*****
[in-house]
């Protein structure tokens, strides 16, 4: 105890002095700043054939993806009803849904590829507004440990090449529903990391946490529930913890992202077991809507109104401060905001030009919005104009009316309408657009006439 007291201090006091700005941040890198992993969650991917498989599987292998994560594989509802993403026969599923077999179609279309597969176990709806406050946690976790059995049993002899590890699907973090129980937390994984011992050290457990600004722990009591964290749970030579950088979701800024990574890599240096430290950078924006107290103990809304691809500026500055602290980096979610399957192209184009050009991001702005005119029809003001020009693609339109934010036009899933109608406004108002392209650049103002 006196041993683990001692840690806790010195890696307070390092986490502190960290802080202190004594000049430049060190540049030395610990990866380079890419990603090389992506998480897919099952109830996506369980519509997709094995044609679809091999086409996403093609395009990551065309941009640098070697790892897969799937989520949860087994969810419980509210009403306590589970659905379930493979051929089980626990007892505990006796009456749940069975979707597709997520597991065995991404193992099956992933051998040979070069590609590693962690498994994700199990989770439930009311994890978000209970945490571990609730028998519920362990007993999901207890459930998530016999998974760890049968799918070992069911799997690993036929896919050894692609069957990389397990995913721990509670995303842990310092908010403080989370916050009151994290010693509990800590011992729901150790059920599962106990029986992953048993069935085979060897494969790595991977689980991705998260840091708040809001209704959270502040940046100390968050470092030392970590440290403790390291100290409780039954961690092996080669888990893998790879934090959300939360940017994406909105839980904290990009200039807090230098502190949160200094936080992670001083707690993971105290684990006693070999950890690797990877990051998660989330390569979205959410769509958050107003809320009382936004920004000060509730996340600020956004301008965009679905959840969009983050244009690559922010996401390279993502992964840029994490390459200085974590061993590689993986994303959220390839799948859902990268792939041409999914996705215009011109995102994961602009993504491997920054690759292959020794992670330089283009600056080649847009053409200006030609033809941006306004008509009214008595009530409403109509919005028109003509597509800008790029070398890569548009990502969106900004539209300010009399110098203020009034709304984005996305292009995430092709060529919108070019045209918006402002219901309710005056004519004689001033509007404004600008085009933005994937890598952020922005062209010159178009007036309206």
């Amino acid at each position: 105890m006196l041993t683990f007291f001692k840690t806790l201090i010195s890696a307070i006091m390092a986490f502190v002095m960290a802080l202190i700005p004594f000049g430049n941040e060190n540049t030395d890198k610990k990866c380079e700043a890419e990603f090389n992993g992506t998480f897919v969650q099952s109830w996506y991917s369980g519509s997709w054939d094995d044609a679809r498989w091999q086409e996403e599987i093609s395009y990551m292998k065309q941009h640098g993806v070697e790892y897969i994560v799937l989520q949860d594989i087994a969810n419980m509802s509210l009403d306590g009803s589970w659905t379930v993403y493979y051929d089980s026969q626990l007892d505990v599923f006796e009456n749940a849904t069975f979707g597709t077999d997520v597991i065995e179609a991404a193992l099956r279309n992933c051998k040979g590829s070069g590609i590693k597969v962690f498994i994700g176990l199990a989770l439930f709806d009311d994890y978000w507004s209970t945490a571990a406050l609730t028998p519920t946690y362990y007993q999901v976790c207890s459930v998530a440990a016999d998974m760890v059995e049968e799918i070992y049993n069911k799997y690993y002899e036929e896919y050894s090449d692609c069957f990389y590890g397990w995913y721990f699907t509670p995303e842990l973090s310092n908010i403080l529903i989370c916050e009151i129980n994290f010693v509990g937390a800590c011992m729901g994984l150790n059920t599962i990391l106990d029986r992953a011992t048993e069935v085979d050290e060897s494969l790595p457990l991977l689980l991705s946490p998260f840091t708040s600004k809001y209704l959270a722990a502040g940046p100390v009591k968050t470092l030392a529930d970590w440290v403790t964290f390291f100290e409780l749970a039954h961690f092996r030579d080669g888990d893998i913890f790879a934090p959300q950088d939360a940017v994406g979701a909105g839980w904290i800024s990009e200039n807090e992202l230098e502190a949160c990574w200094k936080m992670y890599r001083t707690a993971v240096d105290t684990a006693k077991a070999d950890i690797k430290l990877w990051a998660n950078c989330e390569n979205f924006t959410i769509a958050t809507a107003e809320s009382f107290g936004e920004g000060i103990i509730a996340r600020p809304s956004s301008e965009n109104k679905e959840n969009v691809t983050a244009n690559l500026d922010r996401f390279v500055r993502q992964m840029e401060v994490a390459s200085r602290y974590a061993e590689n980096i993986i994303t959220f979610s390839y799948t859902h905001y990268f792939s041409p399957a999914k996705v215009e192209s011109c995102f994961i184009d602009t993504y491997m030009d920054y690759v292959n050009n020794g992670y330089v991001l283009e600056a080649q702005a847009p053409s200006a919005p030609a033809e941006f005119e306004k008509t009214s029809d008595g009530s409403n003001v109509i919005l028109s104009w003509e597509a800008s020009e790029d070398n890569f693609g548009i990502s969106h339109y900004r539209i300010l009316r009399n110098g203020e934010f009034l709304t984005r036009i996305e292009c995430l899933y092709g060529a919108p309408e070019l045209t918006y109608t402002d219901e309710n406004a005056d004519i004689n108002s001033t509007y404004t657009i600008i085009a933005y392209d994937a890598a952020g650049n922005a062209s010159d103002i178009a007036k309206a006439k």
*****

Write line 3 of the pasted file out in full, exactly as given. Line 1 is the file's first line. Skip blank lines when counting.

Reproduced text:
């Amino acid at each position: 105890m006196l041993t683990f007291f001692k840690t806790l201090i010195s890696a307070i006091m390092a986490f502190v002095m960290a802080l202190i700005p004594f000049g430049n941040e060190n540049t030395d890198k610990k990866c380079e700043a890419e990603f090389n992993g992506t998480f897919v969650q099952s109830w996506y991917s369980g519509s997709w054939d094995d044609a679809r498989w091999q086409e996403e599987i093609s395009y990551m292998k065309q941009h640098g993806v070697e790892y897969i994560v799937l989520q949860d594989i087994a969810n419980m509802s509210l009403d306590g009803s589970w659905t379930v993403y493979y051929d089980s026969q626990l007892d505990v599923f006796e009456n749940a849904t069975f979707g597709t077999d997520v597991i065995e179609a991404a193992l099956r279309n992933c051998k040979g590829s070069g590609i590693k597969v962690f498994i994700g176990l199990a989770l439930f709806d009311d994890y978000w507004s209970t945490a571990a406050l609730t028998p519920t946690y362990y007993q999901v976790c207890s459930v998530a440990a016999d998974m760890v059995e049968e799918i070992y049993n069911k799997y690993y002899e036929e896919y050894s090449d692609c069957f990389y590890g397990w995913y721990f699907t509670p995303e842990l973090s310092n908010i403080l529903i989370c916050e009151i129980n994290f010693v509990g937390a800590c011992m729901g994984l150790n059920t599962i990391l106990d029986r992953a011992t048993e069935v085979d050290e060897s494969l790595p457990l991977l689980l991705s946490p998260f840091t708040s600004k809001y209704l959270a722990a502040g940046p100390v009591k968050t470092l030392a529930d970590w440290v403790t964290f390291f100290e409780l749970a039954h961690f092996r030579d080669g888990d893998i913890f790879a934090p959300q950088d939360a940017v994406g979701a909105g839980w904290i800024s990009e200039n807090e992202l230098e502190a949160c990574w200094k936080m992670y890599r001083t707690a993971v240096d105290t684990a006693k077991a070999d950890i690797k430290l990877w990051a998660n950078c989330e390569n979205f924006t959410i769509a958050t809507a107003e809320s009382f107290g936004e920004g000060i103990i509730a996340r600020p809304s956004s301008e965009n109104k679905e959840n969009v691809t983050a244009n690559l500026d922010r996401f390279v500055r993502q992964m840029e401060v994490a390459s200085r602290y974590a061993e590689n980096i993986i994303t959220f979610s390839y799948t859902h905001y990268f792939s041409p399957a999914k996705v215009e192209s011109c995102f994961i184009d602009t993504y491997m030009d920054y690759v292959n050009n020794g992670y330089v991001l283009e600056a080649q702005a847009p053409s200006a919005p030609a033809e941006f005119e306004k008509t009214s029809d008595g009530s409403n003001v109509i919005l028109s104009w003509e597509a800008s020009e790029d070398n890569f693609g548009i990502s969106h339109y900004r539209i300010l009316r009399n110098g203020e934010f009034l709304t984005r036009i996305e292009c995430l899933y092709g060529a919108p309408e070019l045209t918006y109608t402002d219901e309710n406004a005056d004519i004689n108002s001033t509007y404004t657009i600008i085009a933005y392209d994937a890598a952020g650049n922005a062209s010159d103002i178009a007036k309206a006439k």